By David Hencke | 14 December 2011
Lord Hunt, PCC chairman since October, told Exaro: “At the moment, it is like the Wild West out there. We need to appoint a sheriff.”
Many online publications are bound to see his plans as restricting the freedom offered by the web compared with traditional forms of publishing.
Hunt also revealed that he wants to scrap the Press Complaints Commission and replace it with a new regulator – more independent of newspapers. He was speaking, ahead of a meeting with editors tomorrow morning (Thursday), in an interview with Exaro.
His initial plan for online media is to invite bloggers who write on current affairs to volunteer to be regulated by the replacement body for the PCC.
They would be able to carry a ‘Kitemark’, showing that they abide by the new body’s code of practice. They would lose the ‘Kitemark’ if complaints against them were repeatedly upheld. But this regulatory oversight would mean bloggers having to pay a fee to the new body, which would be funded by the publications that it regulates.
Hunt said: “I want accuracy to be the new gold standard for blogs. Once they have agreed to be accurate, everything would follow from that. I would like to see a ‘Kitemark’ on the best blogs so the public can trust what they read in them.”
He made it clear that, unlike newspapers and magazines, he wanted “light-touch regulation” of the blogosphere, which he hoped would be acceptable to leading bloggers.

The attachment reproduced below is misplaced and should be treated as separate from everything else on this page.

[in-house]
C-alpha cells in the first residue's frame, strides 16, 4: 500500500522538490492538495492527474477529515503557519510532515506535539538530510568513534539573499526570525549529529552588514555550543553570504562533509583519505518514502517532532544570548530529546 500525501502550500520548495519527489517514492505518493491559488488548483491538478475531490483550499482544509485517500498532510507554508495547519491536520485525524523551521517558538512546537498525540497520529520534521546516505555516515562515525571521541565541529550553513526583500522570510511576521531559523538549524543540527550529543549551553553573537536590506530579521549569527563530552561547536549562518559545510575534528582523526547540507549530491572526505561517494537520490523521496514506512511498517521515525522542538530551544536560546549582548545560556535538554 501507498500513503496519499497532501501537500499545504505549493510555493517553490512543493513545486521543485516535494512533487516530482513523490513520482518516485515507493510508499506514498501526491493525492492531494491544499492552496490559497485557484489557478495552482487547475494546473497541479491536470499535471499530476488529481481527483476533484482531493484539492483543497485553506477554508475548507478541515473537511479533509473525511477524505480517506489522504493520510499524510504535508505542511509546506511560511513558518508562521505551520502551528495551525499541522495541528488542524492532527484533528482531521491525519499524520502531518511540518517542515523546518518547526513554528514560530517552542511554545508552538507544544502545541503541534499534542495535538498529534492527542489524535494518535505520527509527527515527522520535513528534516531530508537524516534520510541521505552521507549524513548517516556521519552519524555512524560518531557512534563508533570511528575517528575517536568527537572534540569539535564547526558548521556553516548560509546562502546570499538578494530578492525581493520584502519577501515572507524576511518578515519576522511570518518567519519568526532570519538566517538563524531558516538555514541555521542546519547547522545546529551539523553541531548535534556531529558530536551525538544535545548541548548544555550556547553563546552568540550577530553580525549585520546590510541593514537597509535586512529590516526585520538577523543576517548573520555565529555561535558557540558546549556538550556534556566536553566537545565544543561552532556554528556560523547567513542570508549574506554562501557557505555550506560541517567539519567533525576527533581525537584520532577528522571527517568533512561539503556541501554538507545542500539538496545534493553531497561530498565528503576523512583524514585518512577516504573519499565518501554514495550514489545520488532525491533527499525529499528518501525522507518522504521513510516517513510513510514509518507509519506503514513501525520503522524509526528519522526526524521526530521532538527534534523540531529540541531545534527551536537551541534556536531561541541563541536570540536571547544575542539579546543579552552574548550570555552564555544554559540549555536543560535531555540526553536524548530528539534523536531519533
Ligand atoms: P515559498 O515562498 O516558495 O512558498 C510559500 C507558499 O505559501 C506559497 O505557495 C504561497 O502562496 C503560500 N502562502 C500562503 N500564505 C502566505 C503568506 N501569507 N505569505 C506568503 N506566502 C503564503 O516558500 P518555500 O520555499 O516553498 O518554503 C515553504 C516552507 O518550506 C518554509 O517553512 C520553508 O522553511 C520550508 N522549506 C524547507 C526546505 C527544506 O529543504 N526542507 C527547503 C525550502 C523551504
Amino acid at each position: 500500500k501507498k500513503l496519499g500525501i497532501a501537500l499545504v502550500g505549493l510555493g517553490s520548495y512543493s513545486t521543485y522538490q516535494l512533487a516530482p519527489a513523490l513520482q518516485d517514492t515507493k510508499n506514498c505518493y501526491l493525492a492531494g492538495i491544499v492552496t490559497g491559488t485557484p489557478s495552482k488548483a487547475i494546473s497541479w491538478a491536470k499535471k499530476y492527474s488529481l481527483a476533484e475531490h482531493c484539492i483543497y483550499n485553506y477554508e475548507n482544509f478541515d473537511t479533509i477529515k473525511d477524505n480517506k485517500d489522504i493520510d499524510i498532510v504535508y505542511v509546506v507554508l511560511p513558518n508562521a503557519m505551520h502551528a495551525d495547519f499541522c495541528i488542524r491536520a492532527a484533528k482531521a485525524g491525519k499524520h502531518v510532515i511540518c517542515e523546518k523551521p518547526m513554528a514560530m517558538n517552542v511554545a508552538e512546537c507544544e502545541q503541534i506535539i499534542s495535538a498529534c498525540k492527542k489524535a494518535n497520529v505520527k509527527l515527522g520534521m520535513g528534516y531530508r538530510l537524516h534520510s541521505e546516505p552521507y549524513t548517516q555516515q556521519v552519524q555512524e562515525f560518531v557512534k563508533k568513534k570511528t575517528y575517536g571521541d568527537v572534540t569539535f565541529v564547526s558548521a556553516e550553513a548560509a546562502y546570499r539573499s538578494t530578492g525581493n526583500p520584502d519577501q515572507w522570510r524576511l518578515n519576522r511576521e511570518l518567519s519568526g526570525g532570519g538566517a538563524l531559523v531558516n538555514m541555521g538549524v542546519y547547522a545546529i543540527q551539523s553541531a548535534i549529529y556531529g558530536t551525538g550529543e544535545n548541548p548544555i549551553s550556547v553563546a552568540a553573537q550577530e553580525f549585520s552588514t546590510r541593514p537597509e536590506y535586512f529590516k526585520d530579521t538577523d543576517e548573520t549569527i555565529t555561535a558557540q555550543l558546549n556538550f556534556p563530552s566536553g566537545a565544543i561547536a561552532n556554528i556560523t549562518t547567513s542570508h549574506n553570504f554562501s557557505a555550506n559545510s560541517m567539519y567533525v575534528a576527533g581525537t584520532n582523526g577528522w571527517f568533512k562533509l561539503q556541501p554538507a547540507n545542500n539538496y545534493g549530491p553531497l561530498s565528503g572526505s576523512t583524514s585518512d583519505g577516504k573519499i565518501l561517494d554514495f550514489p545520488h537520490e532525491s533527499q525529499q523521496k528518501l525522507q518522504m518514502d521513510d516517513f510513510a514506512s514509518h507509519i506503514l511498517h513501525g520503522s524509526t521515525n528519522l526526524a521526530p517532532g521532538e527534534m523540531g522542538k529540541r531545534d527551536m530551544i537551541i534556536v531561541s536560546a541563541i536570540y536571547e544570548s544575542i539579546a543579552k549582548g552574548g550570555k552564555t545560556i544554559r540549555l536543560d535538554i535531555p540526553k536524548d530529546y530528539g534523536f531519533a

Paul Staines, who runs the Guido Fawkes blog, told Exaro that he would not be taking part in the proposed scheme. He said: “Our site will simply say, ‘We strive for the truth.’”
As an online publication, Exaro does not come within the PCC’s remit. But it is unusual in online publications in including in contracts with its journalists an obligation that they must follow the PCC’s code of practice.
Hunt will present his proposals to overhaul the regulator when he gives evidence to Lord Justice Leveson’s inquiry next year.
The PCC, which describes itself as an “independent self-regulatory body”, considers complaints about the editorial content of newspapers and magazines, together with their websites. It enforces a code of practice agreed by the industry, and deals with accuracy, privacy in reporting, and how journalists behave while news gathering.
Bloggers, who are often accused of not being professional journalists, may be amused by one aside made by Hunt during his interview. He recounted how he discovered that one “reputable and responsible editor” was not capable of writing any shorthand.
“This came up at a meeting [about training], and I could not believe it!” Hunt declined to name the editor.